Hours after the latest edition of Frieze New York opened to VIPs Wednesday, Phillips staged an evening sale dedicated to art from the 20th century to today that brought in a total of $69.5 million with fees. That figure was down significantly from last year’s equivalent sales total of $226 million and less than the 2021 total of $118 million, a sign of a cooling art market.
Of the 37 works offered, 33 lots sold with just one withdrawn before the sale’s start. Works by mid-career established artists like Simon Leigh and Caroline Walker were among the ten lots backed by the auction house with third-party guarantees. By the end of the hour-and-a-half long sale, led by Phillips London–based auctioneer Henry Highley, the evening’s lots hammered at a total of $56.4 million, a figure that landed well below the pre-sale estimate of $63.2 million to $91 million.
Anchoring the sale was a work by Banksy, a fixture at Phillips evening sales that typically brings in seven-figure prices, buoying them in the process. The Banksy was a smaller financial anchor than the 1982 painting Untitled (Devil) by Jean-Michel Basquiat that Phillips sold in last year’s May sale. That painting, which was being sold by prominent collector Yusaku Maezawa, went for $85 million, marking the most expensive lot ever secured by Phillips.
Wednesday night, paintings by Banksy, Pablo Picasso, and Roy Lichtenstein were among the top sellers. Despite relatively tame bidding, each sold for final prices within their estimates: $9.7 million, $7.3 million and $5.5 million, respectively.
Unlike past seasons, works by Warhol have largely been out of the limelight this season at sales across all three major auction houses, even with a recently opened show dedicated to the Pop artist at the Brant Foundation’s East Village space. The only one to appear in an evening sale is a 1973 silkscreened painting in which four Mona Lisas are rendered in a black-and-sepia-toned grid. It hammered at $1.9 million, below its $2 million low estimate, to a bidder on the phone with Phillips New York deputy chairman, Robert Manley.
Among the standout lots of the night was a figurative painting by Noah Davis that was offered as the first lot of the evening. Multiple bidders on the phone with New York–based specialists vied for Davis’s untitled painting from 2010 that depicts a half-dressed Black woman splayed out asleep on a life-sized stuffed animal. The painting sold for $990,600, more than nine times its $100,000 estimate. The result is the second highest price for the artist at auction, behind the $1.5 million record set at Christie’s last year, and served as a coup for Phillips, which competes against the much larger Sotheby’s and Christie’s for contemporary art consignments.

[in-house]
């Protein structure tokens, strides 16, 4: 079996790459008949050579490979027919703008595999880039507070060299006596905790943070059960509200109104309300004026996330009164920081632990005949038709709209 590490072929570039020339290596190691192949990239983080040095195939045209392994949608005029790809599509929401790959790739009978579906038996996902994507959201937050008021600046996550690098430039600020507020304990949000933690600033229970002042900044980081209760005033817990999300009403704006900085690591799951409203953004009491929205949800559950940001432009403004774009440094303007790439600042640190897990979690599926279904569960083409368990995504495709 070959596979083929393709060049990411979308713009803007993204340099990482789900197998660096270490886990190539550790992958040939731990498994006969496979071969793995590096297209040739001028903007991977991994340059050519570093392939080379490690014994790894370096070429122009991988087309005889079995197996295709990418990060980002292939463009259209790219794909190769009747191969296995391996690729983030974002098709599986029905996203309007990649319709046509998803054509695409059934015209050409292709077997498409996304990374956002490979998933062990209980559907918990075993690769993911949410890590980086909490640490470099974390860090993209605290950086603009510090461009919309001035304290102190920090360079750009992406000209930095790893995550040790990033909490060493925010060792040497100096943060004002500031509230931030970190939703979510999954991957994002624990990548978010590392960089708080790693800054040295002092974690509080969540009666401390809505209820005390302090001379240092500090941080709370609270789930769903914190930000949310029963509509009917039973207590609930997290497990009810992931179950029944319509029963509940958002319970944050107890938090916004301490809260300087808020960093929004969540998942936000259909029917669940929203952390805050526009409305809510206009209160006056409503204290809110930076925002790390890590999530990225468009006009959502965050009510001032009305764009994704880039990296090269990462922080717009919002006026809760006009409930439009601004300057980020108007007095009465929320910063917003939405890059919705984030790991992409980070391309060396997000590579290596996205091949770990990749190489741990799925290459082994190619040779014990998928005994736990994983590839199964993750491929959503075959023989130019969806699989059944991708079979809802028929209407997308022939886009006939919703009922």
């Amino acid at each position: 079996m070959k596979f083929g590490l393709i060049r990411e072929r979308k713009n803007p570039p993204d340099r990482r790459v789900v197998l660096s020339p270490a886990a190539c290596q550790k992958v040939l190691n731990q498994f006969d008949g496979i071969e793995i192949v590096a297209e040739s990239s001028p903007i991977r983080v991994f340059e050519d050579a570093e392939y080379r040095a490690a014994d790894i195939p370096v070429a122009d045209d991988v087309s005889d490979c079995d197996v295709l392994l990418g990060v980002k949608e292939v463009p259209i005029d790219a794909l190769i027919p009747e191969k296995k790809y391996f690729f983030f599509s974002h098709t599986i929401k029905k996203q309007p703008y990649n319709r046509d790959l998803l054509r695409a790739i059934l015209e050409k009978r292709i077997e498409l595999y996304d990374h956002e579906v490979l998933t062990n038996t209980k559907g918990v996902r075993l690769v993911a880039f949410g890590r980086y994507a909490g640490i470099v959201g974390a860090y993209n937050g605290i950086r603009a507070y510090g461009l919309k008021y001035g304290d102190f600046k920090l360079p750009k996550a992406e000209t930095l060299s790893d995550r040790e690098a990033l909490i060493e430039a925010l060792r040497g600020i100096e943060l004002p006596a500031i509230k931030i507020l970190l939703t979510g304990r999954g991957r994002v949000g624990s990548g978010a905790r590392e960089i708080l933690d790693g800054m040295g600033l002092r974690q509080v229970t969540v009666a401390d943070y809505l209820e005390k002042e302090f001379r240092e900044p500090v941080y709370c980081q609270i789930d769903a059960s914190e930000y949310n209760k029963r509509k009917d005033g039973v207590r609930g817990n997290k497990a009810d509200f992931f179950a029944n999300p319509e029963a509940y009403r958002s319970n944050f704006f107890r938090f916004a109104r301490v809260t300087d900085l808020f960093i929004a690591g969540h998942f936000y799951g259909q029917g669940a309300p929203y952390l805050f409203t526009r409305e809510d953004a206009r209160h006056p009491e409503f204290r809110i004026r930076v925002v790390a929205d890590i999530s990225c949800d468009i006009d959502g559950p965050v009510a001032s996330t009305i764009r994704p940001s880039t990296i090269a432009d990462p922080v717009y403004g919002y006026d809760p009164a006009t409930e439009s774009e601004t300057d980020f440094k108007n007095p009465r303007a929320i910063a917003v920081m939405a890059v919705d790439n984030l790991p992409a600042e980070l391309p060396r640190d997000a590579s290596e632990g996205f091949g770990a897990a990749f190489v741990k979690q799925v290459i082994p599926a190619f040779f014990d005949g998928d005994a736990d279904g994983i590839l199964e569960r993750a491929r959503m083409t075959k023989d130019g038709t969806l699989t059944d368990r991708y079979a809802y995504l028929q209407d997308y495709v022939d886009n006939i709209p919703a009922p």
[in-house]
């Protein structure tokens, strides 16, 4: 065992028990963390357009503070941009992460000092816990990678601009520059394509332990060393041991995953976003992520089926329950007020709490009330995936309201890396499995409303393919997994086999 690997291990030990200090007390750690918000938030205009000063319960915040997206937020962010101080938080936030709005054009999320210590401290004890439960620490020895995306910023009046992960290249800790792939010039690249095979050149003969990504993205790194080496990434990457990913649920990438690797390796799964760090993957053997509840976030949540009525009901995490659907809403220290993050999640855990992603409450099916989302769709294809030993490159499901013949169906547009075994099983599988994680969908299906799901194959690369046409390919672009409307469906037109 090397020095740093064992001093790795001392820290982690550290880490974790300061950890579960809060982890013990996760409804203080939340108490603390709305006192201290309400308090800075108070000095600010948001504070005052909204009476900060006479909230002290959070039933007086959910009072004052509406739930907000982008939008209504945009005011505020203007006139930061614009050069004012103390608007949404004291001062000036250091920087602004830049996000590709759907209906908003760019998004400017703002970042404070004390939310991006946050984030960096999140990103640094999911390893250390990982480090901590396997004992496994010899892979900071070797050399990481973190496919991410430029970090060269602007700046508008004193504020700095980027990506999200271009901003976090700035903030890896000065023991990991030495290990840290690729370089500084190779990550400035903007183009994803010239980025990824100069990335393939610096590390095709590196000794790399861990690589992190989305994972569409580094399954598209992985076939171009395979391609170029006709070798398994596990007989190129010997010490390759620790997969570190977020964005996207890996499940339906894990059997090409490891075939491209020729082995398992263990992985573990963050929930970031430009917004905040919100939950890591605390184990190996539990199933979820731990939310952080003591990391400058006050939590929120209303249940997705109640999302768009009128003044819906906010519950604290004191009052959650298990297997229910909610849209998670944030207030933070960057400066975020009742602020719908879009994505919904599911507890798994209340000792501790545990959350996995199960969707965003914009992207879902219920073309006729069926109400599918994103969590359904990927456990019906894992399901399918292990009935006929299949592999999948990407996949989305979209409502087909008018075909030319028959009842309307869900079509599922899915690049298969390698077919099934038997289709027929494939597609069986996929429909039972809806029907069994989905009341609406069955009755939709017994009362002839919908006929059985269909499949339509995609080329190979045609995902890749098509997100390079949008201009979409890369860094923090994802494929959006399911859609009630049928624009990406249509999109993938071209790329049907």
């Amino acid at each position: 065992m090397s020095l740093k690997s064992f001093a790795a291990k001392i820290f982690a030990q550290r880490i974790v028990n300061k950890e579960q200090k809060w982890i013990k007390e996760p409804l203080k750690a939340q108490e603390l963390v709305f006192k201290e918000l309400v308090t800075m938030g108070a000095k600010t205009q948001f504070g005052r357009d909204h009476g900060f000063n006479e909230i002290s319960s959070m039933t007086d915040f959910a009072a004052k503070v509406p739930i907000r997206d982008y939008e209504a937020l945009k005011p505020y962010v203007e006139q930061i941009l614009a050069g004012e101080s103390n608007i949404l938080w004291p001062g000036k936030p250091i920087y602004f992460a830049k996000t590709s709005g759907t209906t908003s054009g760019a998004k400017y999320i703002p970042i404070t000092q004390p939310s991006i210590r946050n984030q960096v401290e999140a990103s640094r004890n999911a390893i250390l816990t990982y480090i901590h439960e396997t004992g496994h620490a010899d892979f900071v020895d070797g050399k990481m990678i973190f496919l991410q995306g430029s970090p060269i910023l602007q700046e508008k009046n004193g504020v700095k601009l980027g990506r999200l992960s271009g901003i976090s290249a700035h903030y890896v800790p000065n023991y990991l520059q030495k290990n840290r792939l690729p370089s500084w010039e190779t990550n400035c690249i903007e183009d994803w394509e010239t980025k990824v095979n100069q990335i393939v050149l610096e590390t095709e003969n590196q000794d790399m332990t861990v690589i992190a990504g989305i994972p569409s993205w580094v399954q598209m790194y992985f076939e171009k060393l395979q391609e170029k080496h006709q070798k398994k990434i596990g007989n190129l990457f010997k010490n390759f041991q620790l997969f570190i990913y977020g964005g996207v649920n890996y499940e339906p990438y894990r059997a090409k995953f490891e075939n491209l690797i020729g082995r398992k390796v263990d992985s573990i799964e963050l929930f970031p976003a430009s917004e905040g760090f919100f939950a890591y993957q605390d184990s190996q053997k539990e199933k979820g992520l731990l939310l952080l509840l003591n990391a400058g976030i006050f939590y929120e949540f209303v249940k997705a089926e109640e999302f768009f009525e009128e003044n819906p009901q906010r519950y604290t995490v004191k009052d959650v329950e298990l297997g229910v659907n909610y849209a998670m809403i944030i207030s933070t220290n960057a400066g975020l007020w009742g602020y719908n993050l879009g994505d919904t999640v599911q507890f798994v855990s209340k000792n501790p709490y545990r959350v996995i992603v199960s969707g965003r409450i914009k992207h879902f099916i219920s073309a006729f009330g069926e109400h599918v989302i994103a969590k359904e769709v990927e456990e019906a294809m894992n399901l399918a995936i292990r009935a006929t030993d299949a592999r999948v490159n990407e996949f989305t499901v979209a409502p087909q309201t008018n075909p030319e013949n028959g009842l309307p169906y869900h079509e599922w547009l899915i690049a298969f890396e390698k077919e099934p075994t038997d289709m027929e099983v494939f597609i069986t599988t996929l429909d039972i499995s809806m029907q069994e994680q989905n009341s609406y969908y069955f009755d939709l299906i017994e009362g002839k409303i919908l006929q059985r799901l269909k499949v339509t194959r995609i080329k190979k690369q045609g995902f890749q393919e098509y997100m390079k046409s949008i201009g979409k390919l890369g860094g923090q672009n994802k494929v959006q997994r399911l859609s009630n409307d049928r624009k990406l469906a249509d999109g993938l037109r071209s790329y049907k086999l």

In an interview following the sale, New York advisor David Shapiro said the result for the Davis reflects pent up demand among collectors for works that are difficult to find by the late artist, who died at the age of 33 in 2019. “The works are so rare, especially to find one that good,” he said.
Interest in undervalued artists of color, a trend that has defined the auction circuit in the last three years, continued in this sale. A 2019 painting by the Los Angeles–based artist Henry Taylor, 65, titled Dakar, Senegal #3 was among the few works alongside Davis’s to elicit a bidding war. Taylor produced it while traveling to Senegal in 2019, the year he was featured in the Venice Biennale. The painting, a portrait of a seated security guard whose visage is slightly masked by a pair of sunglasses, hammered at a price of $460,000 to applause; the sum was more than five times the $80,000 low estimate. With fees, the final price was $584,200, going to a bidder on the phone with Phillips content administrator, Ferguson Amo. The figure was still under the standing record of $975,000 set for a work by Taylor at auction in 2018.
At other points, early and mid-career figurative painters like Anna Weyant and Caroline Walker, were among the artists to see attention among interested buyers. UK-based Walker has gained a following among European collectors and has recently been in a fixture in London evening sales.
Her 2010 painting, Conservation, which depicts a woman in her underwear stretching to reach a vase, surpassed expectations. The painting, which had a financial guarantee, hammered at a price of $370,000, well above the estimate of $150,000. It went to a bidder in the room, who competed against a client on the phone with Manley for it. The final price of the work was $469,900 with fees.
At another point, the emerging category saw more selective bidding. A canvas by Weyant, a rising painter now represented by Gagosian whose slick portraits of female figures have gained recent traction, was one of the evening’s few ultra-contemporary lots. Works of this kind, typically ones made in the past three years, have been a main focus for Phillips. Her 2021 painting Unconditional Love, a scene depicting two women with one seated on the other’s lap, sold for $609,600 (with fees), hammering in the middle of its estimate range.
By the sale’s end, things were coming to a close on a high when a work the late American artist Elaine Sturtevant, known for her irreverent copying of canonical male artist came up on the block. Study for Marilyn, a riff on Warhol, hammered at $1.5 million, again with Manley’s bidder over its $1 million low estimate. The work went for a final price of $2.9 million with fees.